Prevalence of women's smoking was consistently associated with the incidence of lung cancer when multiple regression analysis was performed on both women and men's smoking simultaneously (Table 2). In multiple linear regression analysis, the women's smoking was significantly associated with the incidence of lung cancer overall (t = 10.91; P < 0.0001), in men (t = 8.98; P < 0.0001) and in women (t = 9.77; P < 0.0001). However, men's smoking still showed a marginal association (t = 1.71; P = 0.090) with the incidence in men but even a slight negative association (t = –2.07; P = 0.040) with the incidence in women. We noted there was no correlation between women and men's smoking rates. Smoking in men and women together explained about 51.3% (R2 = 0.513) of the variation in the incidence of lung cancer overall, 43.3% (R2 = 0.433) in men and 46.6% (R2 = 0.466) in women. It is interesting to note that when we used the prevalence of smoking in the year 2000, which was about 18 years ahead of the lung cancer incidence data, the association was mostly consistent, with a slightly weaker effect on the incidence of lung cancer overall (R2 = 0.489 vs. 0.513) and in men (R2 = 0.381 vs. 0.430) but stronger in women (R2 = 0.511 vs. 0.460) (Table 2). This association further supports the point that women's smoking prevalence is associated with the incidence of lung cancer in women.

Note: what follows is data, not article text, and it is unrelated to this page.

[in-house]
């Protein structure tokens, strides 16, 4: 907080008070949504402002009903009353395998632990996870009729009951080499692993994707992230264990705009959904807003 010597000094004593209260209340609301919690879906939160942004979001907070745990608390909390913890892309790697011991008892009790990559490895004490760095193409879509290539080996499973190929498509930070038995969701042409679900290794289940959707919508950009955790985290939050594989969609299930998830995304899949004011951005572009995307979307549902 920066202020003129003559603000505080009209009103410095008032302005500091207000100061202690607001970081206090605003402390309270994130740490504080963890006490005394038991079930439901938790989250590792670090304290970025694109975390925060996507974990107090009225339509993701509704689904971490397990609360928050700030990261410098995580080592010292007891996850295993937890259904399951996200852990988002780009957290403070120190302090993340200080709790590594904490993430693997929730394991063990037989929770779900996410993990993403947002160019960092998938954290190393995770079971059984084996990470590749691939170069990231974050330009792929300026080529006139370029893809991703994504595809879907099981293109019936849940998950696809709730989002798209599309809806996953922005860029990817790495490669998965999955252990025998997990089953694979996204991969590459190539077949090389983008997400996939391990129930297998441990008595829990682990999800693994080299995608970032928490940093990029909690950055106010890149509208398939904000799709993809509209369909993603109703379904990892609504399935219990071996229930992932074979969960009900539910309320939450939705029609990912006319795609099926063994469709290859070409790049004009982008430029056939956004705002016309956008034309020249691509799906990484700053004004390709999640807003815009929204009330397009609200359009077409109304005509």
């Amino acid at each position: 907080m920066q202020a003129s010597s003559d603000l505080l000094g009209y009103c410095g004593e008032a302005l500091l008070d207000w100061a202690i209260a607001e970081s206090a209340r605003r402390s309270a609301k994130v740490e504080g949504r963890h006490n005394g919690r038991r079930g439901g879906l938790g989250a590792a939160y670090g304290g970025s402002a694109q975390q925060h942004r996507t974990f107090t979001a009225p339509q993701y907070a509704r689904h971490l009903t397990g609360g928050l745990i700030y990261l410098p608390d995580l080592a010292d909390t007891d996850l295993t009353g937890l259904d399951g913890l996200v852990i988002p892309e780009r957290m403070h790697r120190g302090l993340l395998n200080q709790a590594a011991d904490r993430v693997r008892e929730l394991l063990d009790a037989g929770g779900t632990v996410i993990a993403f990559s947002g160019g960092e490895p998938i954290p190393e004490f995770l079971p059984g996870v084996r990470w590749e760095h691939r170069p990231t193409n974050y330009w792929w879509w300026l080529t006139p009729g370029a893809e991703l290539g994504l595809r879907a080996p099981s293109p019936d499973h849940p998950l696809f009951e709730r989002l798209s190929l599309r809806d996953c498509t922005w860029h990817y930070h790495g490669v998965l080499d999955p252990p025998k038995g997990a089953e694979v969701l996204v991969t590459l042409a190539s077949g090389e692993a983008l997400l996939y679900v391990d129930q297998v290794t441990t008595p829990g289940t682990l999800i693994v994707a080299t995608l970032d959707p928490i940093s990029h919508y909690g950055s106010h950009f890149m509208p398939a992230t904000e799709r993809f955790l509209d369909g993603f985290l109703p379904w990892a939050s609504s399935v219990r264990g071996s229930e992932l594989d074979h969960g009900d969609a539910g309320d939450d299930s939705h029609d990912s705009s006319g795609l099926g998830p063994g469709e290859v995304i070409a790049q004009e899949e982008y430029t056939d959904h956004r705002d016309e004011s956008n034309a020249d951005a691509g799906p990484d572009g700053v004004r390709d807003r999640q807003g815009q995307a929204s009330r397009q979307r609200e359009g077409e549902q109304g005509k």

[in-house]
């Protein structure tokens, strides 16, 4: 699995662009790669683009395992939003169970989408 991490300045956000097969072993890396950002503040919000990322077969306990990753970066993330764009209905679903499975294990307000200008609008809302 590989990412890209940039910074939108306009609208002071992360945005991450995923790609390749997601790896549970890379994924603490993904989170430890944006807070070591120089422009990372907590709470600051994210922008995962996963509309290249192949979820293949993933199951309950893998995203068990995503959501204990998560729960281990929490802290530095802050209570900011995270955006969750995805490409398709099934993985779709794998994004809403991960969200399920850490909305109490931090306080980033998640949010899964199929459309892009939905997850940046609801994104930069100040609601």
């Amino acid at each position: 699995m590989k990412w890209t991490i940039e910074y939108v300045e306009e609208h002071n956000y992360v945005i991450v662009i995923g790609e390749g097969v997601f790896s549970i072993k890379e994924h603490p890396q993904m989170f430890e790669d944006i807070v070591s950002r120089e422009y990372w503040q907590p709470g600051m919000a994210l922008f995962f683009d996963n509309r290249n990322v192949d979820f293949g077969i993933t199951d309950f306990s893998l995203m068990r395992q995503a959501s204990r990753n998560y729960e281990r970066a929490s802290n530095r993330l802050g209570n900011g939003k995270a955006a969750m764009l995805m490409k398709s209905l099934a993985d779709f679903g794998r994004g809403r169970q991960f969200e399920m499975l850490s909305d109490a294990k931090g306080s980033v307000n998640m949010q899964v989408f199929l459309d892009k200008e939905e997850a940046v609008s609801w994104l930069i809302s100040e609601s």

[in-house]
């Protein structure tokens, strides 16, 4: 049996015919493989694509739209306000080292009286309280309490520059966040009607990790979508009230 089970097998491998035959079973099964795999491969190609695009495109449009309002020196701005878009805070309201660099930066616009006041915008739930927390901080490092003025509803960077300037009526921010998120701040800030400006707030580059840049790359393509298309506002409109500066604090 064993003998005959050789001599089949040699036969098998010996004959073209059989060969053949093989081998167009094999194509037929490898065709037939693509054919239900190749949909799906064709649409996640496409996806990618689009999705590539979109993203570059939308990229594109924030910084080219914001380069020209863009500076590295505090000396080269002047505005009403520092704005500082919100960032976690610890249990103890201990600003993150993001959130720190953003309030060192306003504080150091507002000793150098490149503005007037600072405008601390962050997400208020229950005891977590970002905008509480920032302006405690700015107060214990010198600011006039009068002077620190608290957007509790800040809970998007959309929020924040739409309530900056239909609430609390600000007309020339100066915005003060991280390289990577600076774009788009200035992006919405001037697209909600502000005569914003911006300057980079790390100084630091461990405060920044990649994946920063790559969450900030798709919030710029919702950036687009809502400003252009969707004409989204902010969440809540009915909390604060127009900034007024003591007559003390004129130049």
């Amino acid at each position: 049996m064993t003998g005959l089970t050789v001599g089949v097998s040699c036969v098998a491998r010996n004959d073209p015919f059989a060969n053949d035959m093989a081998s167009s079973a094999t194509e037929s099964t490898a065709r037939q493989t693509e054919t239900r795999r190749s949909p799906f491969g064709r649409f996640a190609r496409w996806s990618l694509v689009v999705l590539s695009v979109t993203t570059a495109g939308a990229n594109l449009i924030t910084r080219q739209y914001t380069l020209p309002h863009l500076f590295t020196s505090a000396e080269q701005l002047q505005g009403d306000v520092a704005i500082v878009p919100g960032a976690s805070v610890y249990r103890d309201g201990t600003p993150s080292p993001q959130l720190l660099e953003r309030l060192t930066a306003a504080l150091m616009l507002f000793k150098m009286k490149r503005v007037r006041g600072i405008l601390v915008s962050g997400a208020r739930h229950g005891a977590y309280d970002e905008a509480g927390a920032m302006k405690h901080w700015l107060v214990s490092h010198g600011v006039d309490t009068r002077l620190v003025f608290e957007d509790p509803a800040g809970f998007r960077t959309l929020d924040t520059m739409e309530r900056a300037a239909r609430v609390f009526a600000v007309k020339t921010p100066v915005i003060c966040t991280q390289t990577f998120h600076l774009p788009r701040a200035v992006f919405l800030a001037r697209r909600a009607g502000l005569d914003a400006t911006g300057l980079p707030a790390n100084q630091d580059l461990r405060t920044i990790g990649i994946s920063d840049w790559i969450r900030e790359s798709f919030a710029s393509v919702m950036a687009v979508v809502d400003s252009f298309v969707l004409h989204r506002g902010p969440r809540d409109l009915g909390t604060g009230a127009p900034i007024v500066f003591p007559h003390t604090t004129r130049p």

TABLE 2
Table 2. Multiple linear regression analysis of the smoking prevalence of men and women with an age-standardized incidence of lung cancer by gender.
Alcohol Use and Lung Cancer Incidence